“Never” is the name of my homeland (October 14, 2008)

 

Do you know of political refugees who have no hope of returning to their homeland?  Do you know of members of professional diplomats who are frequently transferred all around the World’s Capitals?  Have you ever asked your folks “when shall we go home?” and the reply is “Never!”?

Amelia Nothomb grew up in Japan till the age of six. Her father was a Belgian diplomat. Amelia loved green, flowery and well provisioned Japan of the seventies.  Her Japanese nurse adored her.  When her father was transferred to China it was the period of the Gang of Four after the death of Mao Tse Tong. This Gang made it a policy to burn all the cultural manuscripts and heritage of China before the revolution; famine was endemic.  Amelia was terribly nostalgic for Japan; she asked her dad “when shall we return home?” Her dad answered “Never”!  Little Amelia reflected that her homeland is named “Never”.  The inhabitants of Never have no hopes; their language is Nostalgia; their currency is idle time; their Capital is called Slow Death. The inhabitants of Never are incapable of erecting a house but they worship any kinds of stones; they substitute stone homes with monuments of love, friendship and writings. The citizens of Never learn from childhood that life is in constant decadence, dismemberment and dispossession. They know by the age of three what 63-year old citizens of other homelands can start to conceive. The citizens of Never are a happy lot because any bit of grace dives them in a state of drunkenness.

I am Lebanese by nationality but I was not born in Lebanon.  I was born in Africa and lived there till the age of six before I suffered a near death illness. I spent my childhood in a boarding school; my folks used to visit every two summers.  These rare summers were hectic: my parents did their best to convince me that they were my mother and dad. I used to flee to my home at the boarding school and my parents retrieved me from there. Later, I made vast USA my home for over 20 years of my adulthood and never visited Lebanon due to the war and lack of money. 

Lebanon is the most beautiful land on Earth; in this tiny and compact State you find all the varieties of natural beauty except deserts. I figure that if you lived in a gloomy country, darkening weather, constantly raining or snowing or if you lived in an arid country where fresh flowing water is inexistent and the sun is constantly blinding and burning then your nostalgia for your country is the more acute and everlasting.  For countries of extreme weather conditions all the varieties of natural beauty on earth are just curiosities but never feel home.  The citizens of Lebanon enjoy unbridled liberty, an adjective that describes the financial capitalist freedom to embezzle.  This freedom in Lebanon is characteristic of a non-government or administration; you are totally free to live and die; totally free to demonstrate and criticize since there are no ears to listen to your complaints or act upon them.  Lebanon, the land of water and no potable water reaching the houses; no public electricity; you have got to rely on private providers for all your essential utilities; for quick results you need middlemen for all public service transactions. When Lebanon obtained its “independence” in 1943, forest covered 35% of its superficies; it is now 12%.  Every year many terrible man initiated wild fires eat whole mountain slops: why cut down tree and make coal? Just go there and collect ready-made coal free of charge. The successive governments never found it a wise idea to purchase a single airplane to put down these recurring fires; heck, we have no forest rangers department.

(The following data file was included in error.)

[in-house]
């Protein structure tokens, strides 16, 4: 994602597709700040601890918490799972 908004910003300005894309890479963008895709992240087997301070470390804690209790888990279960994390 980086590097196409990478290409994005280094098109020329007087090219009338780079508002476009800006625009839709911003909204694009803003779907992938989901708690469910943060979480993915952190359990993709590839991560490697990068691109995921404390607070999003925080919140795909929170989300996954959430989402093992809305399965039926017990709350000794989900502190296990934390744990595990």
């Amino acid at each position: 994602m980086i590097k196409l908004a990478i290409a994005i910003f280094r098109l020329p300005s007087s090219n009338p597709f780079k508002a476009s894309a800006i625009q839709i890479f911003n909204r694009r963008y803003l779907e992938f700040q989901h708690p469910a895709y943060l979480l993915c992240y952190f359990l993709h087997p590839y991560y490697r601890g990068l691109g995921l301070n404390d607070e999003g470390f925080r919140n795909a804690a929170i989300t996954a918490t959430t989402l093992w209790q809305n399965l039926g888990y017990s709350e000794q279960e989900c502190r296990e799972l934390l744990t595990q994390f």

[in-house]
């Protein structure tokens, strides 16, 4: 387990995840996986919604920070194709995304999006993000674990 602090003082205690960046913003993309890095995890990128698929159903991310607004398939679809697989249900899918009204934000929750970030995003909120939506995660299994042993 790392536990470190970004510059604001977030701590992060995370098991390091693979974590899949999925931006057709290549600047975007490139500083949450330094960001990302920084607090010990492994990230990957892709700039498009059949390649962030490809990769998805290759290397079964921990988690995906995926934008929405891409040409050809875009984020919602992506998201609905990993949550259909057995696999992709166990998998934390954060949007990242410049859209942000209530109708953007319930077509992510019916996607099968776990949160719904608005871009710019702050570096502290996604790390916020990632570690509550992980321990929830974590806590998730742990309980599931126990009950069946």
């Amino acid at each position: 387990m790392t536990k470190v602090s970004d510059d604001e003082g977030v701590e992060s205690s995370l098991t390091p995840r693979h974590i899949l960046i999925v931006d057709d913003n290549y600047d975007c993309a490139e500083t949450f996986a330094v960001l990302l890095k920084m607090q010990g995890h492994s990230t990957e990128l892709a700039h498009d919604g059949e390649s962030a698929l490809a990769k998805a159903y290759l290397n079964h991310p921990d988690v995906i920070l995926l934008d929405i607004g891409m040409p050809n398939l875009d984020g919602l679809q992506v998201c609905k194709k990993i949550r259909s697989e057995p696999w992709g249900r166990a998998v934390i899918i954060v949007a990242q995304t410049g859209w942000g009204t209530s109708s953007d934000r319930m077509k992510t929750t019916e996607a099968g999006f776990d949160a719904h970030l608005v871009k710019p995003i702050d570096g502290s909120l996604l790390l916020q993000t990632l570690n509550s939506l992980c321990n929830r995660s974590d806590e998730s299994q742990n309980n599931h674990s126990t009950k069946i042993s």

The Lebanese, in this Never land, subconsciously prefer chaos to order; they are not serious about changing their caste system. The Never land “citizens” are great magicians; they want you to believe that the variety of their castes (over 19 castes) is proof of their cultural heritage and their sense of openness but they never communicate with one another; they can be as remote as the Moon in human interrelation; before the audio-visual technologies a few castes were believed to have tails and a few other corns.

The “Neverland” indigenes can convince the World that Lebanon is the Switzerland of the Middle East; they won the first prize in acting all the dramatic roles; the immigrants are trained to exhibit to you long faces and even cry to express nostalgia but they are expert fakers.  This magical Neverland shifts from a glitzy environment to a very conservative climate of women wearing black robes from head to toe within a ten-kilometer drive.  You move from disgusting display of luxury in one location to utter poverty in the blink of an eye within a hundred meter radius. The Capital of Neverland is ranked second after Anver in Belgium as the zaniest, funniest, varied, and modern location for tourists and offering the best culinary choices; the rankers never troubled to investigate if the its indigenes can afford the pleasures displayed in their Capital. The capital Slow Death was re-transformed and re-built to attract the petrodollars visitors and main owners of its high rises and luxurious Hotels.   

            The soul of Neverland is endemically melancholic but its people learned to show off happiness and contentment.  Maybe ancient Lebanon enjoyed the healthy and frugal life style in its mountain villages but that was decades ago. A person has to cater for his soul; it is his responsibility to discover his own set of Truths.  The name of my homeland could be “Never”!


adonis49

adonis49

adonis49